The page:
“I pick up any magazine today. I see the style of Jimi today. Once again he changes the fashion world when it comes to musicians. Look at Prince. Look at anyone who follows Jimi’s eclectic style. So you got that. You got the music and owning your own publishing. Owning your own publishing company, Bella Godiva (Music). Who thought to do that? Who thought to say, ‘These are my masters. I’m going to hang on to them. I’m not going to give them to the record label.’ So there’s a balance.

Q: Carlos Santana is on tour and nightly actively paying tribute to Jimi.

A: Carlos Santana is on tour and he’s honoring his heroes who are no longer here. Jimi is one of them. (John) Coltrane. Miles (Davis). Carlos had met Jimi was in the elevator of Electric Lady studios. And he wanted to give Jimi a medallion to protect him and he saw that Jimi had all these medallions around his neck. And he thought, ‘He’s protected. He has enough. I’m not gonna give it to him.’ And of course Jimi goes on tour and doesn’t come back. And Carlos always felt like, ‘Well, if I would have given that to him what would have happened? Would it have protected him? Would he have come back?’ And so consequently, you know, Carlos has always been kind of a big brother in my life. And there’s nothing that he’s ever told me that hasn’t come to pass.

Q: He aided your crusade years ago at a ‘90s Woodstock show with an on stage plea about ownership regarding Jimi’s music.

A: Yes. That is where it started. And since then he has helped me along in a lot of decisions in life. He’ll call me up sometimes out of the blue. He’s just like, ‘You’re in my heart. I’m your big brother. I’m watching out for you being that Jimi is not here.’ So how cool is it that I have Carlos Santana?

Q: Another highly successful Experience Hendrix 2011 concert tour presented by Fender Musical Instruments just concluded that spotlighted the songs of Jomi Hendrix from the likes of Robert Randolph, Jonny Lang, Kenny Wayne Shepherd, Ernie Isley and bassist Billy Cox who first befriended Hendrix in the 101st Airborne Division of U.S. Army, played in both the Jimi Hendrix Experience and Band of Gypsys and performed with Hendrix at such landmark festivals as Woodstock and the Isle of Wight.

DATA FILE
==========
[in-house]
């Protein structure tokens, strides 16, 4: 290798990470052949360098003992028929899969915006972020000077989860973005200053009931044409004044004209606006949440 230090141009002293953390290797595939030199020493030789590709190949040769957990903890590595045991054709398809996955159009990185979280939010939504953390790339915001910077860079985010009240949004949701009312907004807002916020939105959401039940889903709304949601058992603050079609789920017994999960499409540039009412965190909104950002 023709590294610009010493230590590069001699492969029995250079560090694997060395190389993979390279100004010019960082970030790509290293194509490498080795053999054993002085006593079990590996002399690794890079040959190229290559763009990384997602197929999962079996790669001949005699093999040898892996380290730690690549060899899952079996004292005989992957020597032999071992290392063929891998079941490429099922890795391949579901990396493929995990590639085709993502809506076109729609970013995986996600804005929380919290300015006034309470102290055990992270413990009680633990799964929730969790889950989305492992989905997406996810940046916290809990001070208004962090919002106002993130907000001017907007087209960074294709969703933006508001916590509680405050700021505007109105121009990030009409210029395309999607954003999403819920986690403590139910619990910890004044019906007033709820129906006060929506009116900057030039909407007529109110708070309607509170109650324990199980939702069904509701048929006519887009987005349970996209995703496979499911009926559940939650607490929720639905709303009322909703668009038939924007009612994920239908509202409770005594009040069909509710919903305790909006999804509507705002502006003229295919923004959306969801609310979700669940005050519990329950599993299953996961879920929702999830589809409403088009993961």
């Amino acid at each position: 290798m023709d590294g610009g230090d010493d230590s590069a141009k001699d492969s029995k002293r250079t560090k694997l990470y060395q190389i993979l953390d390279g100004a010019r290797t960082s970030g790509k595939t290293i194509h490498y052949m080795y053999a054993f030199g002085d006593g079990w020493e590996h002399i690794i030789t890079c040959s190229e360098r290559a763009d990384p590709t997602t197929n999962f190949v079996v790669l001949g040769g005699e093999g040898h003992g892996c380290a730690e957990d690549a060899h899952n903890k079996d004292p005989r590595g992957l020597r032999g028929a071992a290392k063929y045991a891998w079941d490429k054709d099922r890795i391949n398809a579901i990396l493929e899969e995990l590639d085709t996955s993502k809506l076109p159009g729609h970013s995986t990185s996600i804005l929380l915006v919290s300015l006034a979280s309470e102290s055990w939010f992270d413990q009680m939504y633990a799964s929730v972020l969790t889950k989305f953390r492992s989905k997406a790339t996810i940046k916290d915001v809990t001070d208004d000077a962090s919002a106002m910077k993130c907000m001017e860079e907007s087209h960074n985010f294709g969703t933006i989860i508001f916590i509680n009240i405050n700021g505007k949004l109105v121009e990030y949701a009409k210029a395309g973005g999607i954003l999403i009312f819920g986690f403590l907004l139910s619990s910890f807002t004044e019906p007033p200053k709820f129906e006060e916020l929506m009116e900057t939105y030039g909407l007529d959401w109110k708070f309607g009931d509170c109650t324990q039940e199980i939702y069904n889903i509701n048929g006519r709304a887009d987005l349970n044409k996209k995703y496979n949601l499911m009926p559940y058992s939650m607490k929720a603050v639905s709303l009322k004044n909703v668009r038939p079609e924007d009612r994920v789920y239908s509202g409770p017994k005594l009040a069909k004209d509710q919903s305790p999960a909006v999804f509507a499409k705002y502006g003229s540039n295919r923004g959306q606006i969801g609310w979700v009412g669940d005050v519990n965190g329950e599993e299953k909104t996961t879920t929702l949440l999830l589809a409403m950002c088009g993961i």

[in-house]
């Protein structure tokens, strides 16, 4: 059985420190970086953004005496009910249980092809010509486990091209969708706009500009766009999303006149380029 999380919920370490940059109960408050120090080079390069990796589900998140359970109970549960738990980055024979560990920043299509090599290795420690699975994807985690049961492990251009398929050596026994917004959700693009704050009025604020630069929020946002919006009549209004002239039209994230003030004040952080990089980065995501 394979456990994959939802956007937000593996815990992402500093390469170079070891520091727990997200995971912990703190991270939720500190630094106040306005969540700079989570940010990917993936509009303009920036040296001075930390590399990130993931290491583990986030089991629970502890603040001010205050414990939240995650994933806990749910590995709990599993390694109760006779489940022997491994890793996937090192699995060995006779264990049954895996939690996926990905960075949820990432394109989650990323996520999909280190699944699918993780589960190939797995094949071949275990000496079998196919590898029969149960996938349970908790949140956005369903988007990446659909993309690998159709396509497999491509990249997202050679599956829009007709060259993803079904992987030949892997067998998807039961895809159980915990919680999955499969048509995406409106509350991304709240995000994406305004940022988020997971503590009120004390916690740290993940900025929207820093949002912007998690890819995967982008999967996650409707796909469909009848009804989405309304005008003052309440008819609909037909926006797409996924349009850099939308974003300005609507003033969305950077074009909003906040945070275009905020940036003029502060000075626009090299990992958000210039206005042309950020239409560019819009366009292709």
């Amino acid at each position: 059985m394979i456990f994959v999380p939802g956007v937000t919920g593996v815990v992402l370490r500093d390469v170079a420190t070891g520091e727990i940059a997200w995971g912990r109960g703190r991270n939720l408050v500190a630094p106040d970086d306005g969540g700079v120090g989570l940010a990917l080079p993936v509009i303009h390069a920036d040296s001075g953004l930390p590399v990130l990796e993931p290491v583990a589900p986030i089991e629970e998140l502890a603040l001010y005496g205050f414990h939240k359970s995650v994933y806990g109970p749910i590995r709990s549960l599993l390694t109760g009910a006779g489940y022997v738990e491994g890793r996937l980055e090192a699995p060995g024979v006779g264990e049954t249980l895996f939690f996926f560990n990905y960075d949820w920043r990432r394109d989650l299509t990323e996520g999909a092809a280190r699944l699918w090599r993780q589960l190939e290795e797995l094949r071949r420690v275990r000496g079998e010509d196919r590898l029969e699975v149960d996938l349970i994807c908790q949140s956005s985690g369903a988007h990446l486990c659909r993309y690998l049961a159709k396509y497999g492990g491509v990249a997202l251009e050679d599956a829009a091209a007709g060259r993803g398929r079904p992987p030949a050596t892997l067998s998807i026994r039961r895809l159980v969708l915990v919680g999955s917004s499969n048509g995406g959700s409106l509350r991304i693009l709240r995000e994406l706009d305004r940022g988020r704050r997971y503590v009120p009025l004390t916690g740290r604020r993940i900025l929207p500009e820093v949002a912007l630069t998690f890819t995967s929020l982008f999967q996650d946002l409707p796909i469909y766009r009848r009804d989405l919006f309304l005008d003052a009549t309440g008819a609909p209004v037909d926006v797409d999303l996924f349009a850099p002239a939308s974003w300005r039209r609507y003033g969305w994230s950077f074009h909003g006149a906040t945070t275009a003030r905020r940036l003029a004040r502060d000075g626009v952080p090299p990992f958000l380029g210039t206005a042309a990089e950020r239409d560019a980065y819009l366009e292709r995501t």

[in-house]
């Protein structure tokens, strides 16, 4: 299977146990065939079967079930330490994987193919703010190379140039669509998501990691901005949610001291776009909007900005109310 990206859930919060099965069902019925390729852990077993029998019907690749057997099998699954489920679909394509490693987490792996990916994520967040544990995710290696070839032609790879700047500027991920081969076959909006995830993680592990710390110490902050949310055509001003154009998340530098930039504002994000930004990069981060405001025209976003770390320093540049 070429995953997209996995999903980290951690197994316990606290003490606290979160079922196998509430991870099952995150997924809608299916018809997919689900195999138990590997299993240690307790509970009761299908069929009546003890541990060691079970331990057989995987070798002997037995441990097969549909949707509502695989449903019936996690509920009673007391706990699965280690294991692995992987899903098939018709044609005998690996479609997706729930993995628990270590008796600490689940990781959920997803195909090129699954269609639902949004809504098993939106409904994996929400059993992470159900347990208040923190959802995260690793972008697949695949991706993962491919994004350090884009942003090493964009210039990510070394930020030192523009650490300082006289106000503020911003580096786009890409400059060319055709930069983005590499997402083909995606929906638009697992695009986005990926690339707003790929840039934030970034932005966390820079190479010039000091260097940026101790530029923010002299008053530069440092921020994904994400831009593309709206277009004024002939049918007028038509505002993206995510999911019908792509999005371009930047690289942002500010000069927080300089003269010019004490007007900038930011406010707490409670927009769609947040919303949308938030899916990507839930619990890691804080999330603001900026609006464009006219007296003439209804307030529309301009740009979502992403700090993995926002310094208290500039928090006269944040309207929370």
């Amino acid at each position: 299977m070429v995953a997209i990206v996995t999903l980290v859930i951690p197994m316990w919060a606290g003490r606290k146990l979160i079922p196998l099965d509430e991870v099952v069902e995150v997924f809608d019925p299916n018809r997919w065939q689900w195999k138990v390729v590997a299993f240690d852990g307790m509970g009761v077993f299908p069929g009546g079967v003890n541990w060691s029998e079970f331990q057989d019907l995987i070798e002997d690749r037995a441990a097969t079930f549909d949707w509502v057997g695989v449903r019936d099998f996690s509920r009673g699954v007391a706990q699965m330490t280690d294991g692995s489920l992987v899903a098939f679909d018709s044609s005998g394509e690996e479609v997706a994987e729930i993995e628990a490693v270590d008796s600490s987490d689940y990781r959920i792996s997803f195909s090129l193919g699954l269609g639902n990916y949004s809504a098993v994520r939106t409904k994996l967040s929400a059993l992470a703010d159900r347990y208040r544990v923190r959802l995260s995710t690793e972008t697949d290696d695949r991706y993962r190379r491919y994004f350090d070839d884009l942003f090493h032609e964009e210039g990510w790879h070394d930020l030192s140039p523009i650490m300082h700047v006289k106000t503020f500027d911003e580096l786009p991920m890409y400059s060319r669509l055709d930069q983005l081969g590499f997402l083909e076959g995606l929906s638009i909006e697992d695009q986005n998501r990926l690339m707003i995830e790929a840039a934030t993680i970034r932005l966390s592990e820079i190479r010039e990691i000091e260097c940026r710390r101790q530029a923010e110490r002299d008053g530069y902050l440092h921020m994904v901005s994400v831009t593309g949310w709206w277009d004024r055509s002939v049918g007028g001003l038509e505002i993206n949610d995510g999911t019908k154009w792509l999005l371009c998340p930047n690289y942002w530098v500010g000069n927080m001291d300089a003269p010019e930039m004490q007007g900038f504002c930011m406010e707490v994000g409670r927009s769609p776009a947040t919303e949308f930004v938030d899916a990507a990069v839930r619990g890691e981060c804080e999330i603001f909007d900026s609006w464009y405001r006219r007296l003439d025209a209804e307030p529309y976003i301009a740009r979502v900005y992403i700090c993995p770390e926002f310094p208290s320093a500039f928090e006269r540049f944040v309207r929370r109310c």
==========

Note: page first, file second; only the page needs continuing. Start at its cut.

A: I think that’s another aspect and a different engine that we use. And that’s our tour. Where not only do you get to see Jimi you actually get to feel the experience through other artists. No, it’s not the same. And you can argue that point but I think as far as bringing the Electric Church or bringing that feeling of feeling his music in your bones and your physical being while somebody is on stage performing it, no, nobody can compare to Jimi. But I think the love of the music that the musicians have that we have that we have on our tribute concerts are able to bring that in kind of a form to a younger audience.

A: What you see are musicians who love Jimi. I don’t think I have ever met a guitarist that doesn’t say Jimi was not part of their life, part of why they play music. And not just musicians. Guitar techs, engineers. All types of musicians will say the same thing.

“First of all you have all your senses going. Definitely the Electric Church is happening on stage. And you have the musicians who are performing Jimi’s music from their heart and their interpretations on how they feel. Some actually almost note for note like Jimi and some are inspired by. They do what they do because of his music and his prophetic words. So they perform Jimi. It is experienced by those on stage and off stage.

“You see this coming together of this music. It’s this beat, the pounding and the music created on stage with Jimi’s music. And as it pours out through the Marshall amps and you can actually feel it in your bones and taste it and touch it almost. The audience is up in their seats cheering. A tornado is created. A hurricane affect.

Q: People like yourself, especially dealing with his estate and archive, reissues of recordings initially birthed when vinyl was the primary format, used to work almost exclusively with record labels before that model was pretty much dismantled. Now, with these yearly tours with Fender Music Instruments, what it is like working with an equipment company as opposed to a record label?